By Sarah Jennings
On a bright Saturday afternoon in December, children from 15 different nations gathered in a small room in Beirut for a Christmas party. “Jingle bells” in Arabic played in the background and the children showed up in their very best – dresses, bows, and bright colors. For many, this will be their only holiday celebration this year, and dressing up showed what a significant occasion this was for them.
“I loved seeing the beautiful array of countries represented there and knowing these are all children of God. That was so powerful to me,” explained Lauren Wallace, MERATH Program Officer, “I love seeing so many kids from different nations show up together, because that’s a picture of heaven. Like when Jesus said, let the kids come to me, he’s talking about these children.”
As the children of migrant domestic workers, these children are often treated as outsiders in public settings, like their schools. Different languages and appearances separate them from the majority population. Yet at this Christmas party, they belong. They might not go to the same schools or live nearby each other, but their mothers all share similar employment and find hope through the ministry of INSAAF.
This Christian nonprofit seeks the well-being of migrant domestic workers laboring in Lebanon by holistically caring for their body, mind, and spirit. Migrant domestic workers have been among the most vulnerable and marginalized in Lebanon for a long time, and they are at risk of every type of abuse, without mentioning the constant racism they suffer from. After the Beirut blast, MERATH began partnering with INSAAF to distribute ready-cooked meals to affected migrant domestic workers.
This support then expanded to winter items, food vouchers, hygiene kits, and repatriation. More recently, the two ministries worked together to fund crucial medical help for women at a local church-based clinic.
This year, LSESD was able to include them in our annual Christmas project for the first time, which began eight years ago with Syrian refugees in Lebanon. Each year, it has expanded to meet emerging needs and new communities, and this year, around 50 churches across Lebanon and Syria will host Christmas meals and share the story of Jesus.
“After the explosion, we did a Christmas event at the explosion site. Wow. All the kids, they had lost all their toys, all their gifts, and this was the first gift they received for that year,” remembered Rosette Mansour, LSESD Senior Partner Relations Officer.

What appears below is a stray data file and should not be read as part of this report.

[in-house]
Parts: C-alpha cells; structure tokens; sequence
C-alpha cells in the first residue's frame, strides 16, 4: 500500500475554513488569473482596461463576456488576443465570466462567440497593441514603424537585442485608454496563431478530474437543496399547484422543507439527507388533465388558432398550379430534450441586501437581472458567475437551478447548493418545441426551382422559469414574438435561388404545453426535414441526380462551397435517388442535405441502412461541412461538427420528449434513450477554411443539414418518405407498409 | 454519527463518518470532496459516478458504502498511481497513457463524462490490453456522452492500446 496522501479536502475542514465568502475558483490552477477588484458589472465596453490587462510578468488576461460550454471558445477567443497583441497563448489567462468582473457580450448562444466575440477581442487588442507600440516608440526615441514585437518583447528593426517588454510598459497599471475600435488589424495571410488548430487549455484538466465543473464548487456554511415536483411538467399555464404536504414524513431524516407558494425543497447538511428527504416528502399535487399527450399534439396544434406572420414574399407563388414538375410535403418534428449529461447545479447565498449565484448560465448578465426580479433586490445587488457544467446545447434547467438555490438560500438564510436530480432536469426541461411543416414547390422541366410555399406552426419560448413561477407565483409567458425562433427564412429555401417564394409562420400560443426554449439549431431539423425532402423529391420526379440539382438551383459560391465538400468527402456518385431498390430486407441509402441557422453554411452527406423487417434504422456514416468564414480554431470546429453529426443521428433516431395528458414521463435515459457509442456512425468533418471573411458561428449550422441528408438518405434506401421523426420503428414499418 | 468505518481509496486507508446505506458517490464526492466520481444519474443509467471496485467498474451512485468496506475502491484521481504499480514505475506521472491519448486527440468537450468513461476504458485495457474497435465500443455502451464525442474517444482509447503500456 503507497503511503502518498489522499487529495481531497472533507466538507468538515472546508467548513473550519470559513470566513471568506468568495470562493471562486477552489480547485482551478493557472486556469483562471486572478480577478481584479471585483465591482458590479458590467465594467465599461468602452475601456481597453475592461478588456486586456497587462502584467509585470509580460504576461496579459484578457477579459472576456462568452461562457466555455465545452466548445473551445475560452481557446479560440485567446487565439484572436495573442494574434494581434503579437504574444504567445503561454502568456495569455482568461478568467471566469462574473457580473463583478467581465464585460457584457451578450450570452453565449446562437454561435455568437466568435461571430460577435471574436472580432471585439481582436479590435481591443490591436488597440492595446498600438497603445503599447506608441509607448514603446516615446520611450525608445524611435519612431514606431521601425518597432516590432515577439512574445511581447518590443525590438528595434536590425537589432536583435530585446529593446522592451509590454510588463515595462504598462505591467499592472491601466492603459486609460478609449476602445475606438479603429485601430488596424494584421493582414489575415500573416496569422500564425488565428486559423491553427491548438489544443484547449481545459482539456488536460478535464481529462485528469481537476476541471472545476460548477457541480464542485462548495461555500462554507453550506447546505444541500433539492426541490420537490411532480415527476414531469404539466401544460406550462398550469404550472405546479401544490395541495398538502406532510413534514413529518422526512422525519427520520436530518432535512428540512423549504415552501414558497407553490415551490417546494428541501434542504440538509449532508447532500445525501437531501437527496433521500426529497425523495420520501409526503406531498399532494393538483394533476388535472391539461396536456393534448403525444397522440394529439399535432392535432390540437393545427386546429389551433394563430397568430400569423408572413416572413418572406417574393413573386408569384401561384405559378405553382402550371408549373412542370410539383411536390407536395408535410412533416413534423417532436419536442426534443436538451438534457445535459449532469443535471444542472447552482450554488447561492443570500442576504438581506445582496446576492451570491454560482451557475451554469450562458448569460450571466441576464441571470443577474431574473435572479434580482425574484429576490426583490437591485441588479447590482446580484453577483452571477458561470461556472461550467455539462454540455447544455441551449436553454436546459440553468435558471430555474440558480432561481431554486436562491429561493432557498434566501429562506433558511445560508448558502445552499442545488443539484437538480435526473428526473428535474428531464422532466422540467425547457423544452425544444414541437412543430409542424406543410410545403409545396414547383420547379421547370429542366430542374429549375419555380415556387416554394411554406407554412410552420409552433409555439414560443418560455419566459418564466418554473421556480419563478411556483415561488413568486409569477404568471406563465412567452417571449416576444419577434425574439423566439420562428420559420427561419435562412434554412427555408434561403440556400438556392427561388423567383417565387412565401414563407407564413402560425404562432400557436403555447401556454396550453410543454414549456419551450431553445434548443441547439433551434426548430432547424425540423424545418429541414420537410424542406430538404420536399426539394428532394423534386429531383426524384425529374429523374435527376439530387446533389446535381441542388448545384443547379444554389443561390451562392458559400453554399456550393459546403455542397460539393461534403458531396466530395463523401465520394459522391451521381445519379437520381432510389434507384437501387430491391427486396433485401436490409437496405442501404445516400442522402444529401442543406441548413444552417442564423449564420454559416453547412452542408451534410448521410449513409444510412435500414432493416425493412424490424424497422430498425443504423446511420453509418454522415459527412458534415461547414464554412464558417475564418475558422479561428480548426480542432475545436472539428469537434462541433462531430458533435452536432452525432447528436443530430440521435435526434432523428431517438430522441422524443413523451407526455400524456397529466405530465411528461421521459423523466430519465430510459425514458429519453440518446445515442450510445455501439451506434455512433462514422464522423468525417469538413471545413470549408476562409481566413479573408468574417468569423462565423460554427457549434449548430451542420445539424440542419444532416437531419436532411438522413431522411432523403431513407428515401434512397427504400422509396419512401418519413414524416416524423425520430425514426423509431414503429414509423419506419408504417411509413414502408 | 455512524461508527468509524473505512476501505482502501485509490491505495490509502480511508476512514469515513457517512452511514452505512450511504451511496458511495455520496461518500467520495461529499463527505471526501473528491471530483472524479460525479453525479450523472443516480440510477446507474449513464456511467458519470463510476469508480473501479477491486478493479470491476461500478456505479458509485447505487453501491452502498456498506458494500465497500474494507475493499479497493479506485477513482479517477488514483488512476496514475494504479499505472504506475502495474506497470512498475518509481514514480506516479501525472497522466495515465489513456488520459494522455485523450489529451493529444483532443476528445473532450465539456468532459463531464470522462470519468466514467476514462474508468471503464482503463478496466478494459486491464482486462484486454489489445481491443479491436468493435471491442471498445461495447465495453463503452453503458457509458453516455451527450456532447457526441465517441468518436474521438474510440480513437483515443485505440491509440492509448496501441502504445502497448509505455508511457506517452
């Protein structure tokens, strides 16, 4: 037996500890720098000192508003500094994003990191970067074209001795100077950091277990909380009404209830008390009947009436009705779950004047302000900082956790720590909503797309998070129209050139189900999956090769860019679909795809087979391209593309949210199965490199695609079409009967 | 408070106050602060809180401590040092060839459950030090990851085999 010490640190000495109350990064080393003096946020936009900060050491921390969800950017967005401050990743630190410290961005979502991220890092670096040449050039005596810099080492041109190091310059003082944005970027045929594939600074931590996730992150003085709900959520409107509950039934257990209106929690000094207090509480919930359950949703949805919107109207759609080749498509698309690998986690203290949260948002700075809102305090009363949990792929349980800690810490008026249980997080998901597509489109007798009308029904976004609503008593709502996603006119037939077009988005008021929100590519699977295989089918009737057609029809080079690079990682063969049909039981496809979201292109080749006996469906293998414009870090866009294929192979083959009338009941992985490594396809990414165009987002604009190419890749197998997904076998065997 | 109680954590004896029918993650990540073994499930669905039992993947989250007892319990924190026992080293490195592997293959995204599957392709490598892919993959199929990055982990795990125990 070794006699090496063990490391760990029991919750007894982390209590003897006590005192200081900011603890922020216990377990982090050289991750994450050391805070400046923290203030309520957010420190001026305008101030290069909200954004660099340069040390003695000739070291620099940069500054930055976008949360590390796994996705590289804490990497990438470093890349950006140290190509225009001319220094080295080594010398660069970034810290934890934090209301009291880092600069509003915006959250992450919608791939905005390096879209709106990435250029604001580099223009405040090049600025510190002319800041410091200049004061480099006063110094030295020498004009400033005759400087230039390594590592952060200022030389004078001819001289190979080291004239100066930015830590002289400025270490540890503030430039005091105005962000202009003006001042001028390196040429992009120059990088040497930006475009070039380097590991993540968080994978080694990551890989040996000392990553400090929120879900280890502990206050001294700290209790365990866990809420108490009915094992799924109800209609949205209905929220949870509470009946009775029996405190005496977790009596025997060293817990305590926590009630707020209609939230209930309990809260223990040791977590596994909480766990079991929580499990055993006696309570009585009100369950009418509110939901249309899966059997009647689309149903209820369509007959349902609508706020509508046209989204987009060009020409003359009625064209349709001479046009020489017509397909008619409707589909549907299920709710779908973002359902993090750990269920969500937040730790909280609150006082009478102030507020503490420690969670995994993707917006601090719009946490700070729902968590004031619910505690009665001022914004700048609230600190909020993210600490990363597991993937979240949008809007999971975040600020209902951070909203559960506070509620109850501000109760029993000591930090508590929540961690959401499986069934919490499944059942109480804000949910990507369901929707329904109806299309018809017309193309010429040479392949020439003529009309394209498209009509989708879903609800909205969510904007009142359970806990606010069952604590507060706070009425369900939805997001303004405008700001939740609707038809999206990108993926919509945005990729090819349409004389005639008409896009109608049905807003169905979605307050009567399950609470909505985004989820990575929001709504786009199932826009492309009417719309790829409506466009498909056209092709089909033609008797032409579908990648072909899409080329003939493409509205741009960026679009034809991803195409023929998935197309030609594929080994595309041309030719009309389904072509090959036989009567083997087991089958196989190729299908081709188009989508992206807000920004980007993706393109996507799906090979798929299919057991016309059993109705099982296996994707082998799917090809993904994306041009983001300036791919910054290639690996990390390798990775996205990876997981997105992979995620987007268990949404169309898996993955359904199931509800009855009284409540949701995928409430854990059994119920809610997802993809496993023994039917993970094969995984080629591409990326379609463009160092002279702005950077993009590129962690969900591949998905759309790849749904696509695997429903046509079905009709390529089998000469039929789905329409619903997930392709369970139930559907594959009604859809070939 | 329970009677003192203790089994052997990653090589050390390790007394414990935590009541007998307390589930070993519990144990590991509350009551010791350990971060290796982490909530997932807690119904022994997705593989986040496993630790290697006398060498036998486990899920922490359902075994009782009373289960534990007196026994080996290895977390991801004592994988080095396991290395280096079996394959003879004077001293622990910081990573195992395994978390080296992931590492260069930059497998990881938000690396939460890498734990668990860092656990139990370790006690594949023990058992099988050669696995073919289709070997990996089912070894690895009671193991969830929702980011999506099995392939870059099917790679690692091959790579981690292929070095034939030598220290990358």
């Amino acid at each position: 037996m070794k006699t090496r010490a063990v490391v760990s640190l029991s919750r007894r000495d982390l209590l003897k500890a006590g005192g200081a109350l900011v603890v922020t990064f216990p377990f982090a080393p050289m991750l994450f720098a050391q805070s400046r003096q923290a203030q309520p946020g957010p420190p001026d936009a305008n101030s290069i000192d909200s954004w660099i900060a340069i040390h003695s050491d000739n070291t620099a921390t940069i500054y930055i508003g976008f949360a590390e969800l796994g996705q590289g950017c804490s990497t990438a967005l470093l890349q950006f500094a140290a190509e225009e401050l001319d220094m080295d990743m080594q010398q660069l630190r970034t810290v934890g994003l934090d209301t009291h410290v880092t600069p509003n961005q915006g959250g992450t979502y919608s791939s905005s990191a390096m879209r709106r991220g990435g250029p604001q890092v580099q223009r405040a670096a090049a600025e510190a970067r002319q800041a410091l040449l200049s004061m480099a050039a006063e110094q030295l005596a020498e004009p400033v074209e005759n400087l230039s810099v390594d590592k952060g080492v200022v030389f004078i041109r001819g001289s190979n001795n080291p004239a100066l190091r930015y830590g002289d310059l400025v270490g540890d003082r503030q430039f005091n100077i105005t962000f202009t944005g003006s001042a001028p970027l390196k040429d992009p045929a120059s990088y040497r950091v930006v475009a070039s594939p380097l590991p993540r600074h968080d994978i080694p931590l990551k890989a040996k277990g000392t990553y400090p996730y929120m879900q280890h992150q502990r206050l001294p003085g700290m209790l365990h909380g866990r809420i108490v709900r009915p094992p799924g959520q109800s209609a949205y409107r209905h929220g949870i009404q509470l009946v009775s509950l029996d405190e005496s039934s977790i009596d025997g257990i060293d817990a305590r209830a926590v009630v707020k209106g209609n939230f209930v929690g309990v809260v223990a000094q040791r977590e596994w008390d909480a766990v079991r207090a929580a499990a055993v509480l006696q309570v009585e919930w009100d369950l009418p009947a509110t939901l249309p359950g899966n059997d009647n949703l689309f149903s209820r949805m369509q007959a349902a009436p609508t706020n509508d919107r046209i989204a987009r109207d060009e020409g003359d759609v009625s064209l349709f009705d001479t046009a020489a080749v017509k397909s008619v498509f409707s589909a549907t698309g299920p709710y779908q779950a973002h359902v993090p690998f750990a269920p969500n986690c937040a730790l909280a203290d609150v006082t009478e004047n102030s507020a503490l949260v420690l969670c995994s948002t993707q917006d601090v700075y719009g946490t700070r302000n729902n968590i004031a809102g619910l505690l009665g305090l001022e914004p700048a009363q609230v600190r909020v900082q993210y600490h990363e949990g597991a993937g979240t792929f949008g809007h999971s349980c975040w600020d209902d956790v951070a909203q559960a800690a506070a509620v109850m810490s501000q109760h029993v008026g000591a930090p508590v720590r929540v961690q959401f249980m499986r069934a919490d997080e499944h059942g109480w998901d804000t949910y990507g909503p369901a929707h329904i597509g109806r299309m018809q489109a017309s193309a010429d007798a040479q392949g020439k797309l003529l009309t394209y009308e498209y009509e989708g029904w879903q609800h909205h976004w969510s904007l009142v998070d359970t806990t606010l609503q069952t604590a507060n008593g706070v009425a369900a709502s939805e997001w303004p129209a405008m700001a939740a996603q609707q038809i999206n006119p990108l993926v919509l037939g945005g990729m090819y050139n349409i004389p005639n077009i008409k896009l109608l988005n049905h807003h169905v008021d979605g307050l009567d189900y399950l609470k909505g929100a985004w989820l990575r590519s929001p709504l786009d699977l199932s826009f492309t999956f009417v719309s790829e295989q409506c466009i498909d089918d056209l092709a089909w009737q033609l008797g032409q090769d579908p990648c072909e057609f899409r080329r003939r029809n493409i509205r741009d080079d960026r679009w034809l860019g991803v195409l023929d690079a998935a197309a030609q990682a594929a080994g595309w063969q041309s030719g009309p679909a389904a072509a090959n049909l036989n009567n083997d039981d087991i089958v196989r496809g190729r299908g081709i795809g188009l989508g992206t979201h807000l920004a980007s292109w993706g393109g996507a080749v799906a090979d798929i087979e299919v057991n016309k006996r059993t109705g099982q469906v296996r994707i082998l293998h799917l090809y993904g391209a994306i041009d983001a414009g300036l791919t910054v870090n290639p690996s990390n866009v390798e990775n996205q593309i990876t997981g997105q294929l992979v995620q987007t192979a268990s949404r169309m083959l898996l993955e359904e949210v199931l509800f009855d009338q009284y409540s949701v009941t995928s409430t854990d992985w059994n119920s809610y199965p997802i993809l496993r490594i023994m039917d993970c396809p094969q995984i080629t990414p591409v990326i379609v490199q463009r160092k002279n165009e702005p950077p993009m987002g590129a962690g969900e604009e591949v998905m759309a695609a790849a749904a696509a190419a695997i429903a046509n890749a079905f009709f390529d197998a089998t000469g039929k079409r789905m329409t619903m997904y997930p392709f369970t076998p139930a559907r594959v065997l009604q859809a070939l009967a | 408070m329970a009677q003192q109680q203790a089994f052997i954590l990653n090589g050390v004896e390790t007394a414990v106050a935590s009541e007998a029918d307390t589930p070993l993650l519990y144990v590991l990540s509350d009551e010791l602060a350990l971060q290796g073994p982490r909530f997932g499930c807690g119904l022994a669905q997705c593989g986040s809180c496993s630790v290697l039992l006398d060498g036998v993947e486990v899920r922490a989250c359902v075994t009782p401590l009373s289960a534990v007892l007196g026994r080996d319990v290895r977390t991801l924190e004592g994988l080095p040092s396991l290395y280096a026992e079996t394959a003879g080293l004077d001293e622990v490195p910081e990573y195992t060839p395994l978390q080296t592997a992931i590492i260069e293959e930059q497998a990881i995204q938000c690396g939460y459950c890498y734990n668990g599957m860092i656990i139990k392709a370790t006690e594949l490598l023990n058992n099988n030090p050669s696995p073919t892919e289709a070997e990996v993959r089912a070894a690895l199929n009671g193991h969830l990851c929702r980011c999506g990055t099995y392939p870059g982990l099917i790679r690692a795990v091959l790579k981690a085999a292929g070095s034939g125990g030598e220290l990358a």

There is one thing that never changes though – presenting the Christmas message! It is the most important part of these happy events. We are not just handing out gifts; we are sharing the story of Jesus as the ultimate gift to the world. Likewise, one of the many reasons that we love serving alongside INSAAF is their commitment to doing everything both in word and deed.
“We read the story of Christmas, and there was translation,” said Rosette. “Usually, the kids are bored when there is reading and then translation. But it was so interesting, and they were so much attracted to it. They were so quiet [while paying attention to the story].”
After Lauren shared the Christmas story, Rosette explained to the children that Jesus was not that much different than them.
He also didn’t have electricity. He didn’t have a lot of money. His parents had to travel a long way before he was born, and then later he became a refugee when they escaped to Egypt. Despite all these hardships, this child would become the savior of the world.
Even the environment itself reminded Rosette of the Christmas story.
“I took pictures from the outside. On one side, you can see the port, the explosion, the destruction. On the other side, there is a huge population, poverty, and houses. But between these two views, I could see the joy inside [the INSAAF building]. I felt it’s somehow like the scene of when Jesus was born, because everything around him was dark. He was only in a manger, yet there was joy,” said Rosette.
This Christmas, will you join us in praying for migrant domestic workers and their families in Lebanon? We ask God for their safety, healthy relationships with employers, and that those in abusive situations can return safely to their passport countries and thrive there. We also ask for prayer for the rest of the Christmas events that are currently happening across Lebanon and Syria. May the partner churches and volunteer teams find strength and joy, and may the events have a long-term impact on the children.
For more stories from migrant domestic workers, you can read these interviews with Sarah, Djajida, and Shati.
Provide Crucial Medical Care
Migrant domestic workers in Lebanon have increased health-related needs. Being in extremely vulnerable situations, they rarely can afford the treatment, exams, or surgeries that they desperately need. MERATH is looking for more support to continue providing crucial medical care to migrant domestic workers in Lebanon.